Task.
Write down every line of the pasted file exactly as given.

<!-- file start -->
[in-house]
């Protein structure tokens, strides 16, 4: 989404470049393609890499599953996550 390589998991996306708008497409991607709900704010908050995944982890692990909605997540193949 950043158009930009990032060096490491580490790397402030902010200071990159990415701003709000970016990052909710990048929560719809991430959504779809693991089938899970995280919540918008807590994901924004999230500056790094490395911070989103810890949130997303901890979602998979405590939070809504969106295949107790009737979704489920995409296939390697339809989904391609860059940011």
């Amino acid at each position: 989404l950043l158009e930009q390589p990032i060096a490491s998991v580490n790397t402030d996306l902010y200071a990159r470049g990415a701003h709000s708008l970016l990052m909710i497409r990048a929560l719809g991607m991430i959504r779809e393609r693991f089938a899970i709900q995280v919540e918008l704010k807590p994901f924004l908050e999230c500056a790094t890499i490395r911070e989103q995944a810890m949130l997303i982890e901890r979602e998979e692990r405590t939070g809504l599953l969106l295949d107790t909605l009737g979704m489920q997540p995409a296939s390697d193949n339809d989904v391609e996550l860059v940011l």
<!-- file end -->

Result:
[in-house]
């Protein structure tokens, strides 16, 4: 989404470049393609890499599953996550 390589998991996306708008497409991607709900704010908050995944982890692990909605997540193949 950043158009930009990032060096490491580490790397402030902010200071990159990415701003709000970016990052909710990048929560719809991430959504779809693991089938899970995280919540918008807590994901924004999230500056790094490395911070989103810890949130997303901890979602998979405590939070809504969106295949107790009737979704489920995409296939390697339809989904391609860059940011």
């Amino acid at each position: 989404l950043l158009e930009q390589p990032i060096a490491s998991v580490n790397t402030d996306l902010y200071a990159r470049g990415a701003h709000s708008l970016l990052m909710i497409r990048a929560l719809g991607m991430i959504r779809e393609r693991f089938a899970i709900q995280v919540e918008l704010k807590p994901f924004l908050e999230c500056a790094t890499i490395r911070e989103q995944a810890m949130l997303i982890e901890r979602e998979e692990r405590t939070g809504l599953l969106l295949d107790t909605l009737g979704m489920q997540p995409a296939s390697d193949n339809d989904v391609e996550l860059v940011l």